For Senator Sam Mézec, who visited the tenants on Boxing Day and arranged a meeting with housing support officers and others States Members last week, the situation at Spencer Close shows the need for stronger protection for tenants.

Discussing how the letters had been sent on Christmas Eve, he said: “That’s the way some people treat their tenants, they do not treat their tenants as humans, they treat them as cash cows unfortunately.

He added: “This would not happen if we had better tenants’ rights like lots of other countries do. We currently have a situation where someone who has lived for 40 years in a home, the law clearly states they have three months’ notice and that’s it. In other countries, the notice period gets longer the longer you have lived there.” 

A proposition for change

After bringing a proposition in June 2021 to have periodic tenancies converted into open-ended tenancies – which was ultimately defeated with only 13 votes in favour – Senator Mézec has now published a new proposition to increase the notice period for periodic tenancies the longer someone has lived in a home.

“This would provide much greater security and comfort to tenants who live in their rental homes for years, sometimes even for decades, but who can lose it all and have their lives turned upside down with just three months' notice,” he wrote in a post on his Facebook page.

“It's not rocket science. It's not radical. It's just commonsense.”

In the report accompanying his proposal, he explained that the Minister for Housing and Communities would be able to cap the obligatory notice periods to avoid placing an “undue burden on landlords” with “excessive notice periods”.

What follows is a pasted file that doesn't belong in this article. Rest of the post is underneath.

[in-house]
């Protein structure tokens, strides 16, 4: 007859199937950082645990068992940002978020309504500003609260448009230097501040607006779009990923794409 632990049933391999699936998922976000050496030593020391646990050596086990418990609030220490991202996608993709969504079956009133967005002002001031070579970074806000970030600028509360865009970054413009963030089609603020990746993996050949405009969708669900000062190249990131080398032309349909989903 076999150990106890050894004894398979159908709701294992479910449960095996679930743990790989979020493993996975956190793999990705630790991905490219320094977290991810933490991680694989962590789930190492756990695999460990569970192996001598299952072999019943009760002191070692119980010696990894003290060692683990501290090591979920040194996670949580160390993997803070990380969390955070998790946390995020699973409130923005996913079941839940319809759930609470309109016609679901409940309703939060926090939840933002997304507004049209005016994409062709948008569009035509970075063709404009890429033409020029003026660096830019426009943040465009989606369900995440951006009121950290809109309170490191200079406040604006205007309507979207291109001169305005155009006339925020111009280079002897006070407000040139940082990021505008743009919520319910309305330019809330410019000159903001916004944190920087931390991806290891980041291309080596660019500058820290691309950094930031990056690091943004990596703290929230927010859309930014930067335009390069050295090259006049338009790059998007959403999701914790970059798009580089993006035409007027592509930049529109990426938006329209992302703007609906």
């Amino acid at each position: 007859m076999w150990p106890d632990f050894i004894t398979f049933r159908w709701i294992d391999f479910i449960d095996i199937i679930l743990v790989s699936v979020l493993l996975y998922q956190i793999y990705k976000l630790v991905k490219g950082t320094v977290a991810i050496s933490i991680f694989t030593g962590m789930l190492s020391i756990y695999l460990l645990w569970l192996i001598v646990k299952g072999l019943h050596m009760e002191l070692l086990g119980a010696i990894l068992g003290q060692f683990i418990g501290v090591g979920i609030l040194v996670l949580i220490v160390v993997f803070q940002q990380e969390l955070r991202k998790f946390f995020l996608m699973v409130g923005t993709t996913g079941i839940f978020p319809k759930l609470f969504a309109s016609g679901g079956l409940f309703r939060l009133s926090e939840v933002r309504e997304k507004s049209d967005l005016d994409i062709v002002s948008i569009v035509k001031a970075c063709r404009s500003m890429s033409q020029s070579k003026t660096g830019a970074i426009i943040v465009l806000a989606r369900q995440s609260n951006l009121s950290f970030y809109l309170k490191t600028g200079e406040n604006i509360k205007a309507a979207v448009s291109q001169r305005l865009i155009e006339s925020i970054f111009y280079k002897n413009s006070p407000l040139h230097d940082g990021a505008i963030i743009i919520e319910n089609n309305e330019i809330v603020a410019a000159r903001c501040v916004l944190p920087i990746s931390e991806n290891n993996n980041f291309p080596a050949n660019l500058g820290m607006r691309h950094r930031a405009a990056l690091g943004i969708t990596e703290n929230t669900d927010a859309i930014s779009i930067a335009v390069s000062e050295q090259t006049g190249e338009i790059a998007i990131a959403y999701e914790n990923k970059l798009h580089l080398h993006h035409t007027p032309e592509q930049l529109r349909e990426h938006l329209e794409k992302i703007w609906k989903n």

“Under the current rules, a family can live in a home for decades, build up their entire community network, work/ life balance and provisions for their children based on what that home and location offers, only to have it taken all away from them on the whim of a landlord who can end the tenancy with just three months’ notice and without any reason given for this whatsoever,” he wrote.

“For tenants who frequently move between homes or are younger and still finding their way in life, this may be less of an issue. But for older tenants with caring responsibilities or children in their local school, being forced out of their home can have devastating consequences for them, which cannot be surmounted in just three months.”

He added that when institutional landlords decide to sell their properties from the market, “as appears to be the case now with Spencer Close”, it could cause a sudden jump in demand for the Affordable Housing Gateway which local social housing providers may not be able to accommodate quickly, leading to vulnerable tenants facing homelessness.

“By providing for enhanced notice periods, based on how long a tenant has lived in their home, tenants will have greater security and a lived experience closer in comparability to home ownership,” he concluded. 

“By tying it to the length of time a tenant has lived in their home, this will not put an onerous burden on landlords who have tenants who have not lived in their homes for very long.”

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Posted by Keith Marsh on
Lets hope that some middle ground can be found, that is fair to both tenants and landlords alike. One thing is certain, we can NEVER see the heartlessness of such letters sent out by Columbia Estates again.